Friends and family questioned why a 50-year-old successful business owner would go back to school to get an online MBA.
“I wasn’t looking for a promotion and I wasn’t going to fire myself, but today if you don’t get a graduate degree, you’re at a disadvantage. I did not want to miss out on an opportunity to grow,” said Jason Thompson, a Gies College of Business iMBA student who runs American Property Experts, one of North Carolina’s largest recycling companies. “A lot of people at this age think it is too late to get an advanced degree because they are too established in their careers. But there’s so much value in this next step in education.”
Today, Thompson finds himself contributing to the pandemic response on two fronts. His company supplies biofuel to paper mills – now deemed essential – because they are making a fiber product used in personal protective gear. He is also chair of the board of trustees for New Hanover Regional Medical Center (NHRMC), one of the largest hospital groups in the state with 7,000 employees and $1.5 billion in revenue.
“NHRMC is the economic engine of our community as its largest employer. If you mess that up, you mess a lot of things up. I bring a business lens to creating quality healthcare that’s financially viable and doesn’t overburden the taxpayer,” said Thompson, who is expected to graduate in 2021 with an MBA from Gies College of Business at the University of Illinois at Urbana-Champaign.
He says the hospital board looks to him to be a critical thinker who can look at quantitative and qualitative information and better understand what they are looking to accomplish.
“Now I understand things on a deeper level. Today at a finance committee meeting I was cranking out reports about proportions and standard deviations. My professors taught me to always ask, ‘But what does this data mean?’” said Thompson.
American Property Experts, with 24 employees and $5.5 million in revenue, is also considered an essential service. Since the pandemic began, the company increased production by 30% year-over-year in March. His staff is working 55-hour weeks to keep up with the demand.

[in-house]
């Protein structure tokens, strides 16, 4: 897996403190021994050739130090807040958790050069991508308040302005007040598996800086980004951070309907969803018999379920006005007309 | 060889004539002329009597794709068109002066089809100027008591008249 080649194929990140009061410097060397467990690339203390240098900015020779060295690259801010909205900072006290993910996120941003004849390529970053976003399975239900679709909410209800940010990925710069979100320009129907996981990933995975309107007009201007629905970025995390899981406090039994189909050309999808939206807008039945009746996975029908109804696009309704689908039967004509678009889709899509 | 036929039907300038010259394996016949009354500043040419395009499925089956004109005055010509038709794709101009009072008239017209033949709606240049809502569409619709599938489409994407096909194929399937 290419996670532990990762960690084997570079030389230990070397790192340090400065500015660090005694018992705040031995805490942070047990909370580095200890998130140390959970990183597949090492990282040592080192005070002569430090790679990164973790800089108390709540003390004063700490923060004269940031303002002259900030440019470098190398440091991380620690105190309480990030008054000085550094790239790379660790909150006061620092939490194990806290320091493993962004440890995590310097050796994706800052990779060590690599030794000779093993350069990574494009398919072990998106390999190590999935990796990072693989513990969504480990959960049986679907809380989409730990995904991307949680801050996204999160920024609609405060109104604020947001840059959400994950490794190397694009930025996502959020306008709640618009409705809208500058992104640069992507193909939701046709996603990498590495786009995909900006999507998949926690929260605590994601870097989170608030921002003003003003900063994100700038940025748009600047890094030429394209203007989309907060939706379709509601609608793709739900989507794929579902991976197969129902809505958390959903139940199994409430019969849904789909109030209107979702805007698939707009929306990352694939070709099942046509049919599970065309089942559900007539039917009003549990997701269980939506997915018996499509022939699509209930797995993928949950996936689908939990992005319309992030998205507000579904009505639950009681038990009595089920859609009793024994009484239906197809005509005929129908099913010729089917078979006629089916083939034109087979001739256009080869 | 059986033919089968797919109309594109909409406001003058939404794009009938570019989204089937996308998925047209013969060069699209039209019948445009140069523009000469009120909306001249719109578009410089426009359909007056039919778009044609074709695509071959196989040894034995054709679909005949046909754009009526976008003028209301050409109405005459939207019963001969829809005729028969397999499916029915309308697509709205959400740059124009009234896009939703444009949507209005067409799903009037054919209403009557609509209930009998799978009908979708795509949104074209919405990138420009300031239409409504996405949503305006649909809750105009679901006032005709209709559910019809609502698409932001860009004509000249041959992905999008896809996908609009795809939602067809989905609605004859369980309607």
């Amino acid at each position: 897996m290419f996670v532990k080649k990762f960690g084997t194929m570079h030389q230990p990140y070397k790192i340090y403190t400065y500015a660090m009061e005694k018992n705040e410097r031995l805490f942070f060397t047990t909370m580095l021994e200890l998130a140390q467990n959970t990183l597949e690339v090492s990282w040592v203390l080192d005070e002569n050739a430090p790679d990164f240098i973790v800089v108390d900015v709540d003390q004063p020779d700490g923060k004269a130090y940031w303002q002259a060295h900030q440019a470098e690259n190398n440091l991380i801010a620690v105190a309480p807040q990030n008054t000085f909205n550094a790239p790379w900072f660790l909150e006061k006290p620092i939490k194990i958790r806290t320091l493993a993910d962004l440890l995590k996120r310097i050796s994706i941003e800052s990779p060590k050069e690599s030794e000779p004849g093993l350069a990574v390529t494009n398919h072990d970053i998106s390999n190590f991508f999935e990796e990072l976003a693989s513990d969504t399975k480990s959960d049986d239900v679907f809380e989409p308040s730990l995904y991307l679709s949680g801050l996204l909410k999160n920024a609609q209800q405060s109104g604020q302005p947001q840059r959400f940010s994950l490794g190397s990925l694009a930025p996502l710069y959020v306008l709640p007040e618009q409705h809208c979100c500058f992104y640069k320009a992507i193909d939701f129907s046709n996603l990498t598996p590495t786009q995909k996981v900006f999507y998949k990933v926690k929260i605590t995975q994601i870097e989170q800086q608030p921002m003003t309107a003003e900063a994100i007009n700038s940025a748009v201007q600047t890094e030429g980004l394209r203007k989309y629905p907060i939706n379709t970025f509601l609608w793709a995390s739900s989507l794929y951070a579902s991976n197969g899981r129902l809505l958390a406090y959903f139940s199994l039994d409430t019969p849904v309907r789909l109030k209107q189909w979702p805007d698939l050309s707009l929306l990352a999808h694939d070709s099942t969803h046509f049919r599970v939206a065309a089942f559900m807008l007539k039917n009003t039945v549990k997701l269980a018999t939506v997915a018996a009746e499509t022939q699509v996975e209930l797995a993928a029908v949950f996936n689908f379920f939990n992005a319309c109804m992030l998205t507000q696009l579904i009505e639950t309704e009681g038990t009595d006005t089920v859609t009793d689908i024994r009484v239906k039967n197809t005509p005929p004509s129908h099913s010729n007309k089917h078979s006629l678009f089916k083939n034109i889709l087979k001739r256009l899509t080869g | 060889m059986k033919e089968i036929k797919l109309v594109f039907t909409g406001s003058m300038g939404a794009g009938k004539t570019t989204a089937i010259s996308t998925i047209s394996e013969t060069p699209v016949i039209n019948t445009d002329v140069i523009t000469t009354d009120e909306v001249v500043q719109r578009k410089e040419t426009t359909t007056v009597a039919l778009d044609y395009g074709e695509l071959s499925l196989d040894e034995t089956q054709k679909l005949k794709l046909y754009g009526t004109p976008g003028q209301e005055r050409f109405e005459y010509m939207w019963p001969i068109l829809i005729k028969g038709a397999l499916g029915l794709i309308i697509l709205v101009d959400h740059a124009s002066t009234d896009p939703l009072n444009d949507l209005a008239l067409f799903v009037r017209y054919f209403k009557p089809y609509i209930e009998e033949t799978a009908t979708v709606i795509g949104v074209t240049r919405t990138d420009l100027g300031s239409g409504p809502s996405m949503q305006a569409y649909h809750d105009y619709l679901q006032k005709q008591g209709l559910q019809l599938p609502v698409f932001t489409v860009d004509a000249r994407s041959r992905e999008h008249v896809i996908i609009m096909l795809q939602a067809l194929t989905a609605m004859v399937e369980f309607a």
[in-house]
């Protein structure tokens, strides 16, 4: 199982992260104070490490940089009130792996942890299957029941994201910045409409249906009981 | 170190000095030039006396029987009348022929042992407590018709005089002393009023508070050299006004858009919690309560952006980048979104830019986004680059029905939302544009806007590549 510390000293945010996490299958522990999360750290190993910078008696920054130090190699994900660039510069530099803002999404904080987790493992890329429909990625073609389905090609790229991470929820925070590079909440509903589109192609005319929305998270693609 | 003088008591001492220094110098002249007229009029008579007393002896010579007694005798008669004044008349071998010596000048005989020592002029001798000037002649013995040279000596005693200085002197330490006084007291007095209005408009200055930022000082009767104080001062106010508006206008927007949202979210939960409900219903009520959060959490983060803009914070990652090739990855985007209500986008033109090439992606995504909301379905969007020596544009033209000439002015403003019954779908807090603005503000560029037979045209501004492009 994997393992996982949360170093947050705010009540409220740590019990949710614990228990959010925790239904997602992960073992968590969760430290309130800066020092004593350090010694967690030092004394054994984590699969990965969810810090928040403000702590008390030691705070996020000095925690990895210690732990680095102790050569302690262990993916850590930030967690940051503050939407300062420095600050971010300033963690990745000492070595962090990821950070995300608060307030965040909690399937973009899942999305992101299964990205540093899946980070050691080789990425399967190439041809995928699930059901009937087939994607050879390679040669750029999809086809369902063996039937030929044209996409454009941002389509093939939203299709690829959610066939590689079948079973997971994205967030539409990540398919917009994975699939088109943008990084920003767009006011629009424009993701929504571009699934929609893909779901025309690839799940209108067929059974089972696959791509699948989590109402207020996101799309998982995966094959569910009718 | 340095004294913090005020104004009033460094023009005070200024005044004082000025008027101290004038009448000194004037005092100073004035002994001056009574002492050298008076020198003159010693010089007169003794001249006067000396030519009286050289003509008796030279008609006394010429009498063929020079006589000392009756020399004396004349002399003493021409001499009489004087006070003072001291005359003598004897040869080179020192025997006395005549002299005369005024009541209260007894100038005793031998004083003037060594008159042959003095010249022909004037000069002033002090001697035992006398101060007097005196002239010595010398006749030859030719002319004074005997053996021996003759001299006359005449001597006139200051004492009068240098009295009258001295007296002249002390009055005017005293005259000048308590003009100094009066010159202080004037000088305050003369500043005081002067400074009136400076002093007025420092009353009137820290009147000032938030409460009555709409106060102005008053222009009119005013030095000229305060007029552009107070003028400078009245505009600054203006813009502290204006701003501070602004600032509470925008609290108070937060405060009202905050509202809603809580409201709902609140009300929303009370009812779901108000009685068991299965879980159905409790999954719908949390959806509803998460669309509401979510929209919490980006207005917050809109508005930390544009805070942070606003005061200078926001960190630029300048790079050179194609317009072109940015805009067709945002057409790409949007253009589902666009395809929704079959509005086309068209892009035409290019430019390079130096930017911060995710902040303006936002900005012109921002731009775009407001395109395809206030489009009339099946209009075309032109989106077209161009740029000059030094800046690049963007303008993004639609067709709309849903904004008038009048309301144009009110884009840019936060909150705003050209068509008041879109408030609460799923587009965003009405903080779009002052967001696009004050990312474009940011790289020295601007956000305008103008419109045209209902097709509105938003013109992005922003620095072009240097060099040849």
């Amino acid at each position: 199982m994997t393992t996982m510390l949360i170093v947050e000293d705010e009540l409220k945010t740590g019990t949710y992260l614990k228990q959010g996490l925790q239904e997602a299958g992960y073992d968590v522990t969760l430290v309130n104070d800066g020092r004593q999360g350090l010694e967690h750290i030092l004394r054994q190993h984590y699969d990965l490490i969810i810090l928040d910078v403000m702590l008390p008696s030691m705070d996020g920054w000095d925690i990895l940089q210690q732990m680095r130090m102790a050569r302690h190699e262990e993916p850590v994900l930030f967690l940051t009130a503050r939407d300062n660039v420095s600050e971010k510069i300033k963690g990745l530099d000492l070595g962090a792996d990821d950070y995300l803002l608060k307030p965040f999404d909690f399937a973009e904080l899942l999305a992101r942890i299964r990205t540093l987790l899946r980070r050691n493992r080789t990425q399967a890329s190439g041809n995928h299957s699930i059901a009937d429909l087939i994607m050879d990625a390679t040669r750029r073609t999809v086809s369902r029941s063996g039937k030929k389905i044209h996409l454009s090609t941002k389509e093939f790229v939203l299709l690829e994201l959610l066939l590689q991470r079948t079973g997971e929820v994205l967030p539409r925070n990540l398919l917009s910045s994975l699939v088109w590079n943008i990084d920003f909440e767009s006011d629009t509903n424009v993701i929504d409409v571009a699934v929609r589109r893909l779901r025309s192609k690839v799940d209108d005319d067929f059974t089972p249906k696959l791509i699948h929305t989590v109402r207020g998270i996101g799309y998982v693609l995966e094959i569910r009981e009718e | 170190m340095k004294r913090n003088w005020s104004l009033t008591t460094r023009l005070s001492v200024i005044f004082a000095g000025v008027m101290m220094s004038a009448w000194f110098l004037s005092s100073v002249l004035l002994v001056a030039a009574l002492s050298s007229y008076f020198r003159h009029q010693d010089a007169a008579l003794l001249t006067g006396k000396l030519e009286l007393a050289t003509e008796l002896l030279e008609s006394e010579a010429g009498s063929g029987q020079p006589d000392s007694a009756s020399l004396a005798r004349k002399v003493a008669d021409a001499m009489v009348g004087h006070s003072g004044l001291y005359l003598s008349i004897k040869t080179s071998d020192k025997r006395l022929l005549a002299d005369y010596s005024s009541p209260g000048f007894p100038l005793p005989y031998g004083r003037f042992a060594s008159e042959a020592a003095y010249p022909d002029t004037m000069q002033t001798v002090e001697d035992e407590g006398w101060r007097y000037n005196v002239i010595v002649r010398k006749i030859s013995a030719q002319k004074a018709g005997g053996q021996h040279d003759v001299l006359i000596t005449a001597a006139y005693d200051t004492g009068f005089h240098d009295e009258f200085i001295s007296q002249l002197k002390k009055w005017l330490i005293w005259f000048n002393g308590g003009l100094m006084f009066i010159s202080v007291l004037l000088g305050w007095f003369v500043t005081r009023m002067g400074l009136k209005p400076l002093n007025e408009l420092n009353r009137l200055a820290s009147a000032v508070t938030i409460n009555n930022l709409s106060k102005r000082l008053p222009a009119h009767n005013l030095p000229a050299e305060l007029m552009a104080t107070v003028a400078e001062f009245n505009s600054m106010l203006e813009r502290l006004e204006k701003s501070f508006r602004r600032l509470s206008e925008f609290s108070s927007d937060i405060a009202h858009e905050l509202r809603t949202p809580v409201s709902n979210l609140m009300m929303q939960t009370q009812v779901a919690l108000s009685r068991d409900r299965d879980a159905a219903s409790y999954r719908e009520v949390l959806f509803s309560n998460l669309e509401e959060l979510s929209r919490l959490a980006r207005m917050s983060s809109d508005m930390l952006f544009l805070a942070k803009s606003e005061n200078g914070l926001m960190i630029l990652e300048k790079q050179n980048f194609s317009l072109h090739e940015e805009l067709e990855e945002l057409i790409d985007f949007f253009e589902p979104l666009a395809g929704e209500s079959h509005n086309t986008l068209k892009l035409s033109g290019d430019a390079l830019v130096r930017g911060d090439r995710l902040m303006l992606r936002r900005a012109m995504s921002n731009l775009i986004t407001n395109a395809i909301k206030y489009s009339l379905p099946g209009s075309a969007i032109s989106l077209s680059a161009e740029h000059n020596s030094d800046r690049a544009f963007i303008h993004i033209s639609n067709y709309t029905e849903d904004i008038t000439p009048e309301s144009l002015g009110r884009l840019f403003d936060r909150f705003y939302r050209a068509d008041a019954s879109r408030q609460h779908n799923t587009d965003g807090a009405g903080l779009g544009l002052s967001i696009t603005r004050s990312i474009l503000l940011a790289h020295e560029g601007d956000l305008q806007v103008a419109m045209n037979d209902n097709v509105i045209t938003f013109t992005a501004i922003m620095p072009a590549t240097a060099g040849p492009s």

Thompson started the company from scratch as a tree-trimming service, and it has evolved into a firm that serves landscapers, contractors, and municipalities. It creates recycled mulches, topsoil, and biofuel for companies by clearing trees and brush from land and construction sites. It also plays an essential role after a hurricane hits the region.
The tipping point was figuring out how to take the debris he was putting in a landfill and converting it into biofuel and recyclable materials.
“23 years ago, people thought I was crazy. I was green before ‘going green’ was cool,” said Thompson. He credits his ability to grow his business to his education at The Citadel and training as a Marine for eight years. “It taught me how to lead, organize projects and be a logistics master. Customers always comment on how our operations are orderly, neat – and beautiful.”
Thompson originally gravitated to an online MBA program because he couldn’t stop running his business and sit in a traditional brick-and-mortar classroom. He applied to four schools but liked the admissions process at Gies College of Business and was drawn to its reputation.
“Now, I’m rocking a 3.85 GPA,” he said.
Thompson also appreciates Gies‘ online MBA format that can take something he thought would be very boring – like statistics for management – and turn it into something interesting and helpful to his business.
“I was used to understanding and reading reports, but I’m paying accountants, and my CFO and operations managers to bring me data in the final form. Now I understand the underlying concepts. I’m sending them spreadsheets about things I learned in process management or statistics,” he said.
Thompson added that the breadth of experience in his cohort is “phenomenal.”
“I like the banter and the way we work together on a substantive deliverable,” said Thompson. “There are grand-dads older than me plus Millennials and GenXers who bring all kinds of different perspectives. Without the global platform, I would never be able to speak on such an intimate level to other business leaders in India, Germany and Brazil.”
Halfway through the program, Thompson said one of the biggest things he’s learned is not to underestimate the soft skills of leadership.
“As a Marine, I was trained to be very direct. With the iMBA you learn there’s something to be said for not taking a hardline approach on every issue and opportunity,” he said.
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